John William Howey
The Staithes Group was founded in 1894 by 31 painters. Staithes is a small fishing village on the North Yorkshire Coast where the group painted landscapes of the surrounding countryside. The group showed their paintings at Staithes every summer until it split up in 1909.
John William Howey was born in 1873 in West Hartlepool where he painted from a young age and learnt by experimenting. Howey studied at the West Hartlepool School of Art and was taught by the landscape artist, Edwin Denyer.
Howey preferred to paint ‘en plein air’, which means painting outdoors ‘in the open air’. This method of painting uses bright colours and small brush strokes to quickly paint a landscape. Most painters in the Staithes Group liked to paint ‘en plein air’.
Although Howey was talented, he did not have the confidence to paint full time. Instead he worked at the West Hartlepool Gas and Water Company and would only come to Staithes in the summer. For the rest of the year he painted from a studio he had built on top of his house.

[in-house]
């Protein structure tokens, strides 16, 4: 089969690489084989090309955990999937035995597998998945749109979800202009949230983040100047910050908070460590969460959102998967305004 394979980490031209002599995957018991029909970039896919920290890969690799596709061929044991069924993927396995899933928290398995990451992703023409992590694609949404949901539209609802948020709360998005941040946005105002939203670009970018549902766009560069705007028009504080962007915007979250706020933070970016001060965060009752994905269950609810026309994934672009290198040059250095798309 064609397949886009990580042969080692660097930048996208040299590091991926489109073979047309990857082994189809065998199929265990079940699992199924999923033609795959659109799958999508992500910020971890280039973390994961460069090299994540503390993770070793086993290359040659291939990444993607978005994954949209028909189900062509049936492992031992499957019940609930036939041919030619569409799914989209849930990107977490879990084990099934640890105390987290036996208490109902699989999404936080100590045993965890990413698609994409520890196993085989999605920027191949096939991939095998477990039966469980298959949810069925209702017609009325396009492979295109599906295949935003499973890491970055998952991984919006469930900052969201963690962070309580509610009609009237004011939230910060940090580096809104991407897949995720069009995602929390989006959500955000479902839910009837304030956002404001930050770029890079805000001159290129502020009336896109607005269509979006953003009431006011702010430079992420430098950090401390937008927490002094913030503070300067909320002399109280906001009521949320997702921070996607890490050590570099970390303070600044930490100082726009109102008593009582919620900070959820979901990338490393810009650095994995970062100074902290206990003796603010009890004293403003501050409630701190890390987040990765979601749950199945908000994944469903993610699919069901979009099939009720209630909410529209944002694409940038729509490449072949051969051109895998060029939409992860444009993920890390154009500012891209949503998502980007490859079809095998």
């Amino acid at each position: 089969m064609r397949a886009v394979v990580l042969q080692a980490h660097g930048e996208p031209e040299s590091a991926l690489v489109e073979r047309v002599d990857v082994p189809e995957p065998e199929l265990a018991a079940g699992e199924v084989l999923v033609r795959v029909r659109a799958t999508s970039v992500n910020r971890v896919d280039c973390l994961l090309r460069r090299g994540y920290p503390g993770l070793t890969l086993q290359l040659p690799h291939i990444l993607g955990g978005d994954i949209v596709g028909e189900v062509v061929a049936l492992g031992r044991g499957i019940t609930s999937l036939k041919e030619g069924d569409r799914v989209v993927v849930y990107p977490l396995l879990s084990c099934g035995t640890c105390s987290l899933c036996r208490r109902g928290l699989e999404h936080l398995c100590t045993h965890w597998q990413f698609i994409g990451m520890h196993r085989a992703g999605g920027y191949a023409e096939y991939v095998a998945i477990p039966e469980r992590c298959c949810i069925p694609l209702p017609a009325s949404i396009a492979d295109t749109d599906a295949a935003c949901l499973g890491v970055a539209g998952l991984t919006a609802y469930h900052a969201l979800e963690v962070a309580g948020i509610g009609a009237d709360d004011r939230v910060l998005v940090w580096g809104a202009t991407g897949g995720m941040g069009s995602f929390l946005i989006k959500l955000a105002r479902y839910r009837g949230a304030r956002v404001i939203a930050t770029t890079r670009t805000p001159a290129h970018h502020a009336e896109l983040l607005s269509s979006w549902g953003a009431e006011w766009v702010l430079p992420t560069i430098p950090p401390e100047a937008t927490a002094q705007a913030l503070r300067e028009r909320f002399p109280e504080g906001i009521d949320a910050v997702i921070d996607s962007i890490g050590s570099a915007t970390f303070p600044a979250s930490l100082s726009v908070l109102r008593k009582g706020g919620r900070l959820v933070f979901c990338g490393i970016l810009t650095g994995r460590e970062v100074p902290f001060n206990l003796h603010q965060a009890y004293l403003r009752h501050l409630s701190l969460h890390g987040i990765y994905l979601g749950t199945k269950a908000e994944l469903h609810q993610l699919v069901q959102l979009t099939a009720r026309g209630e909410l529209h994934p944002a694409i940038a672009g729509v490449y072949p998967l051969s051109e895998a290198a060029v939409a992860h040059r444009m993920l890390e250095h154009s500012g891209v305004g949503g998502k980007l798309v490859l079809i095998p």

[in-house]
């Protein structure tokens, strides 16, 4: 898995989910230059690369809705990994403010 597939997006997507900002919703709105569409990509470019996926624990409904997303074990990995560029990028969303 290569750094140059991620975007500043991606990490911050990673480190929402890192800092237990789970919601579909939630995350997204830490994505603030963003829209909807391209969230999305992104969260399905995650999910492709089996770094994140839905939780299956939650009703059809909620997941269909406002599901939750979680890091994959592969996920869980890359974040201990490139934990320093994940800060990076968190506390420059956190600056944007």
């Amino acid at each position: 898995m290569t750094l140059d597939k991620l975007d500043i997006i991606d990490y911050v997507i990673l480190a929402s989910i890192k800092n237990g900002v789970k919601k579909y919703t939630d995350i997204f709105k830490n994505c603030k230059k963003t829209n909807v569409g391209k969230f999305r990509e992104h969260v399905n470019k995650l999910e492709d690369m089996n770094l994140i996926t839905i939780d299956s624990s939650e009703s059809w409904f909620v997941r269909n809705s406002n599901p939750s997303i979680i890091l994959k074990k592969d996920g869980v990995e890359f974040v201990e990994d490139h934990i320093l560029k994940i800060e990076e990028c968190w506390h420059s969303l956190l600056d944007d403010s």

Howey kept in contact with other members of the Staithes Group after they separated in 1909. He and Rowland Henry Hill would paint together in his studio, and he would visit Mark Senior in Runswick Bay on the North Yorkshire Coast. Howey would bring his son on these trips with him, inspiring him to become an artist like his father.
Robert Leslie Howey
Robert Leslie Howey became a professional artist and like his father painted landscapes. He also made brightly coloured lino-cuts, a type of printing which was popular in the 1930s. He exhibited at Hartlepool’s old Art Gallery in 1949 and 1970. It was during these shows that the gallery bought some of his artworks and they became a part of Hartlepool’s art collection.
Paintings, drawings and lino-cuts made by John William Howey and Robert Leslie Howey are held by Hartlepool Art Gallery. Other pieces are kept at Preston Park Museum and Grounds.